Walmart has long had a goal of getting renewable energy, becoming carbon neutral, and selling sustainable products. To that end, they have also implemented a sustainability index that they use to decide which suppliers to work with. This has saved them a few hundred million dollars in just one year.

Desso is a prime example of how a long-term sustainable strategy driven by innovation can lead to commercial success. Desso is a Dutch company that manufactures woven carpets. From its founding in 1930 until 1990, the company was very successful economically until it went through a very difficult time due to the decisions of new owners who started using unhealthy materials. Fortunately, in 2007 a new owner arrived and the new managing director, Stef Kranendijk, took over. He immediately realized that the development of a company had to be based on innovation and that sustainability could be a key differentiator in the eyes of architects and designers. Therefore, he set the goal of becoming the first company with a “Cradle to Cradle” certificate. This means that the goal was not just to reduce negative impact, but to leave a positive environmental footprint. They introduced healthy materials and decided to recycle products, both their own and those of competing companies. Although the investment was high, they have shown better economic performance in the medium and long term.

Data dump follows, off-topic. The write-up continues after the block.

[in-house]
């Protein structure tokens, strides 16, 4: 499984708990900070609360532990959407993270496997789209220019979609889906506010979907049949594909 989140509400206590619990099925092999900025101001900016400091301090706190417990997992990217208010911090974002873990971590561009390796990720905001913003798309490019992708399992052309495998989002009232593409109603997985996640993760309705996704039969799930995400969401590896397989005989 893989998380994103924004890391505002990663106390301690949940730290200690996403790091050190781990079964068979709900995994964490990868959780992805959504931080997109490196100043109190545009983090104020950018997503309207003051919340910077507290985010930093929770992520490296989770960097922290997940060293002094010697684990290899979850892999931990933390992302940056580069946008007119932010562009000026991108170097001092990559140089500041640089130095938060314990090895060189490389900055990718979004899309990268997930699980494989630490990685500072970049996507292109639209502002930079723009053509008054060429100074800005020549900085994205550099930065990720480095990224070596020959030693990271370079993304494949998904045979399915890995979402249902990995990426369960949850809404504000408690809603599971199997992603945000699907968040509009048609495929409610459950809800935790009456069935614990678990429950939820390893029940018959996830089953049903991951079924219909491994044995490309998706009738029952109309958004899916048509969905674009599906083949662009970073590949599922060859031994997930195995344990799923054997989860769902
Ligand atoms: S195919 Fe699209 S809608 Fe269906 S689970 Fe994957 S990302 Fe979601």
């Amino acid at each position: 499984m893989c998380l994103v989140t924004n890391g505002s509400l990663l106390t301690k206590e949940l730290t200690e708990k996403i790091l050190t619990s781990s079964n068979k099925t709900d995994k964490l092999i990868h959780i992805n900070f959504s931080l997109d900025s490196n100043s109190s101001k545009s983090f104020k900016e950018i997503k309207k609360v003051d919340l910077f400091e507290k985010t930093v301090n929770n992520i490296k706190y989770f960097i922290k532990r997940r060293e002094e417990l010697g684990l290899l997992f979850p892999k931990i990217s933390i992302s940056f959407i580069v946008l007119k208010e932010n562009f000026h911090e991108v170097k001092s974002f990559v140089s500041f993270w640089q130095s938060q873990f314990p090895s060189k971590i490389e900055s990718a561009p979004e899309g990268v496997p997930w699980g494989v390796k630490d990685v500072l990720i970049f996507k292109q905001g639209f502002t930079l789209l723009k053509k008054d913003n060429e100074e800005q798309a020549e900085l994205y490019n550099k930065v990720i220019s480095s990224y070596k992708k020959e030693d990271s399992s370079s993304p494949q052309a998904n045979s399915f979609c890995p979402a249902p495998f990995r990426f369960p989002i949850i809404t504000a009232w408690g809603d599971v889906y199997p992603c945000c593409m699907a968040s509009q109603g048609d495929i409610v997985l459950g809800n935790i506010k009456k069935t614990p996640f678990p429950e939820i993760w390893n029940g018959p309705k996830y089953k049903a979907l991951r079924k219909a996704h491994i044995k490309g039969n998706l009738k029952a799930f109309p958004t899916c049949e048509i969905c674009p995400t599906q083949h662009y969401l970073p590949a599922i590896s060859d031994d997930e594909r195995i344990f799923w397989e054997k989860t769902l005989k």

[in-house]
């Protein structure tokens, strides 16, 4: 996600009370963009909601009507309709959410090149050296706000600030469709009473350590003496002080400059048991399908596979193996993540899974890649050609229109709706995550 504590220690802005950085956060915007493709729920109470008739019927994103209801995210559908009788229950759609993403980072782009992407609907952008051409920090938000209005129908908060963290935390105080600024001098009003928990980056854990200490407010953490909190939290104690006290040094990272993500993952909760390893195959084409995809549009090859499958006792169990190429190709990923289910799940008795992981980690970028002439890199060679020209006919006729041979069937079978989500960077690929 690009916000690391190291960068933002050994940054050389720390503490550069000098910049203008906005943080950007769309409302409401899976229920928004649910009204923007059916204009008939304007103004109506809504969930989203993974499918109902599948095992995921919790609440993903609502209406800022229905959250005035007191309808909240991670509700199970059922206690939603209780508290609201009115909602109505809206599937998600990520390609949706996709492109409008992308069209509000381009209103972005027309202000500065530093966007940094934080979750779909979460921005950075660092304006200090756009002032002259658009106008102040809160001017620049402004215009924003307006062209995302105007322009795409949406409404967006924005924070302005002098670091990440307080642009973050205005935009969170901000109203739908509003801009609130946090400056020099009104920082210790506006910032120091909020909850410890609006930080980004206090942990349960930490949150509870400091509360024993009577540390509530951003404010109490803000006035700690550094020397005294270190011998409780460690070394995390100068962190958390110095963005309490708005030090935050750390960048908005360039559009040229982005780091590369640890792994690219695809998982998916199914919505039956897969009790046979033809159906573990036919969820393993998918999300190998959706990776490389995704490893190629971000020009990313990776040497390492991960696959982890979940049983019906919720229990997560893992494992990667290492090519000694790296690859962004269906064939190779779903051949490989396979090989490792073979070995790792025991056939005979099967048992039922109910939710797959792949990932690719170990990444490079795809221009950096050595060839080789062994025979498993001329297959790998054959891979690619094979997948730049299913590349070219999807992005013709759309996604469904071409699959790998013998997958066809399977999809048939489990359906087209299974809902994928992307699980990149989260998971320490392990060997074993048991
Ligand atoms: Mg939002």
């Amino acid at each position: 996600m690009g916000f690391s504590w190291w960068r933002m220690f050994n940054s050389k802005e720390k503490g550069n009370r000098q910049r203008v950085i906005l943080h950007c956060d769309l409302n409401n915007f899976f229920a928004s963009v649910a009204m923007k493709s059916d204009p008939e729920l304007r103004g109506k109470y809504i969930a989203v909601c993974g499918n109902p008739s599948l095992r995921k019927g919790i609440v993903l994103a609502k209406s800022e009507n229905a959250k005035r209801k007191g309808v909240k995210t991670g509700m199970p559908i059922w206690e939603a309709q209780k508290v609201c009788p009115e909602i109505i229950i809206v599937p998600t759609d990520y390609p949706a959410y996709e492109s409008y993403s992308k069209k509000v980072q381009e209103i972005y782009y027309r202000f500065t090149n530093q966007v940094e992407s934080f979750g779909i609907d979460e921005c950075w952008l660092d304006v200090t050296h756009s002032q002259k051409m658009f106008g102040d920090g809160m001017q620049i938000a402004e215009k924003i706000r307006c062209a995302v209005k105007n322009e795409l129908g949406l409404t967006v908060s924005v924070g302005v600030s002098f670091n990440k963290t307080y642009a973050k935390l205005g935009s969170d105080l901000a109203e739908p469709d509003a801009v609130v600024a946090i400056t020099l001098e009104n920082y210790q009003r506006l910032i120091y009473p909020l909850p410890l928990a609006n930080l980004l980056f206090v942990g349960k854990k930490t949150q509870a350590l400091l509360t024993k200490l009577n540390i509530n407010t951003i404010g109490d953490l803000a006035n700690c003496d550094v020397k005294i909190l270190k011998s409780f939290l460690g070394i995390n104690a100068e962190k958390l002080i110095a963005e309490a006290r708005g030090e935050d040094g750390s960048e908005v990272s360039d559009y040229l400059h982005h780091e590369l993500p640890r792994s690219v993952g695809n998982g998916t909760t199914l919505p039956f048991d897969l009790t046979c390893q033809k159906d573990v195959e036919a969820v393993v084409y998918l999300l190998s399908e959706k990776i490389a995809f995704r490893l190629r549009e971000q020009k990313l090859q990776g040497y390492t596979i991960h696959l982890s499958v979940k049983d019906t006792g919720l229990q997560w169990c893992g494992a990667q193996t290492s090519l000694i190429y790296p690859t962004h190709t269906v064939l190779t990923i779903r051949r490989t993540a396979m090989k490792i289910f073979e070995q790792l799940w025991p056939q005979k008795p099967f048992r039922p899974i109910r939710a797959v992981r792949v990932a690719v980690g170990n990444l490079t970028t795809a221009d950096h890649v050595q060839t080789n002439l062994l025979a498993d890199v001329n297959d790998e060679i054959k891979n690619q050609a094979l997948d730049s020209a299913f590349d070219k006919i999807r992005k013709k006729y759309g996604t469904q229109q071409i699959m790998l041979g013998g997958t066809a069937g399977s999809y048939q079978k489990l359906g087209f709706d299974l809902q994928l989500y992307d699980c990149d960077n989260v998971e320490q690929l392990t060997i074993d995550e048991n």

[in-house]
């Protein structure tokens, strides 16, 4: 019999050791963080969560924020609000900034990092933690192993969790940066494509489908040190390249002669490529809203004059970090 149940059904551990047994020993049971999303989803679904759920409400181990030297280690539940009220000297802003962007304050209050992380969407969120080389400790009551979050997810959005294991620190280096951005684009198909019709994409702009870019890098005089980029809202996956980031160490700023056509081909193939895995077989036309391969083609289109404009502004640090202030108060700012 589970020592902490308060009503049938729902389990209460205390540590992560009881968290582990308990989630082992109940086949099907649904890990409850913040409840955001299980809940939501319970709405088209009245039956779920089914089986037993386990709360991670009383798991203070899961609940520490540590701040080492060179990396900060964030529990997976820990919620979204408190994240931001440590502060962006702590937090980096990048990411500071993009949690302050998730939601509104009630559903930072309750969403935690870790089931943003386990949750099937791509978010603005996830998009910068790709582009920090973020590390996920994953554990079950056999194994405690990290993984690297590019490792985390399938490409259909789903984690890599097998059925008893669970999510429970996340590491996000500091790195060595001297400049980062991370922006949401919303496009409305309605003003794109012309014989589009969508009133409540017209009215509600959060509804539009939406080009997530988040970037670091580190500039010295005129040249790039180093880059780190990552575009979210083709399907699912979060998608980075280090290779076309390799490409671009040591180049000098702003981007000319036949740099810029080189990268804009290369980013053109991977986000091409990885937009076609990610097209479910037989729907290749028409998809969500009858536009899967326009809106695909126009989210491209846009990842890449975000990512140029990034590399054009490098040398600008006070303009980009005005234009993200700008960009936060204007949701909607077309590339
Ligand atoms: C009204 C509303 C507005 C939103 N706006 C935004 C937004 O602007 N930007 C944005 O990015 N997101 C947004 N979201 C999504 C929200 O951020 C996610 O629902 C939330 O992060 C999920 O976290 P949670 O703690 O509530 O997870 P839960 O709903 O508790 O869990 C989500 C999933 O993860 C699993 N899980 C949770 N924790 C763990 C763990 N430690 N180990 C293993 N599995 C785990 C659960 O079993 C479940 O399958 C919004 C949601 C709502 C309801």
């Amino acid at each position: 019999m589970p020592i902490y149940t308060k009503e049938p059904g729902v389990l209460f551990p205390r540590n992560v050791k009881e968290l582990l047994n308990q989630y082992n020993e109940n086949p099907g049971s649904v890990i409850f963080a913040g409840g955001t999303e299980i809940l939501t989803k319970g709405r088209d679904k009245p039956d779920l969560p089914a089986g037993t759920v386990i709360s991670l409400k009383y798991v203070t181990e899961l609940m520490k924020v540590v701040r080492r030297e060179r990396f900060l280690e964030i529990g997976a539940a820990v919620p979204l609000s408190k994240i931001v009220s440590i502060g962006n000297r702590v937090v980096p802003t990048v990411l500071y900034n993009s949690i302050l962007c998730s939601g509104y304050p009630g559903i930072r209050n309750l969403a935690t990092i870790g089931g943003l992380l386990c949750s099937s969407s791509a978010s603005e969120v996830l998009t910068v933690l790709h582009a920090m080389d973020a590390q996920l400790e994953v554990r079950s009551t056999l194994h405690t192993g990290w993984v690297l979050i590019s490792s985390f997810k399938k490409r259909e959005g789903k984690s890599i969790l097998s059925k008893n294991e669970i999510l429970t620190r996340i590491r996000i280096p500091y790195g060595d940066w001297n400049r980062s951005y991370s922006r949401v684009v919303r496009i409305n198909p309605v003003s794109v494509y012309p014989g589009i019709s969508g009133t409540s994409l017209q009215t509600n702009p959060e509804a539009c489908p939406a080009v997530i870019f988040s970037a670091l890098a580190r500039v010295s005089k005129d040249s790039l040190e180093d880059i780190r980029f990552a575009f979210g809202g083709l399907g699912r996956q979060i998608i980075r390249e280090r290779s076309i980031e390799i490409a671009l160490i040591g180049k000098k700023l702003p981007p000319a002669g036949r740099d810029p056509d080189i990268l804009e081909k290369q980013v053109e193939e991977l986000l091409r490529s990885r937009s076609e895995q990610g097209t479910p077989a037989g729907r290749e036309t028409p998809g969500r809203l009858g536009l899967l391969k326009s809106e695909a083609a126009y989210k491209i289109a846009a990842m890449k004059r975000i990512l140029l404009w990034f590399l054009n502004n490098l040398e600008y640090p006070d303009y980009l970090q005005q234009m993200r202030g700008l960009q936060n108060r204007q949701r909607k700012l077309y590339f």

3) Reputation increases

A better reputation for the company attracts many stakeholders – customers, investors and, most importantly, employees. The latter are an important source of a company’s success. Finance professor Alex Edmans from London Business School has shown in a study that companies with happier employees are more successful financially.

4) Investor interest is on the rise

Socially responsible investing, which got its start in the 1980s, wore the badge of ethical sacrifice. Now, investing in sustainable assets is emerging as a new megatrend. The latest Global Sustainable Investment Review 2020 report shows that the value of sustainable investments has increased by 50% from 2016 to 2020, accounting for more than a third of total sustainable investments essets under management. However, the growth in value varies across continents. In Europe, it has declined, but only due to stricter rules and definitions of what sustainable means.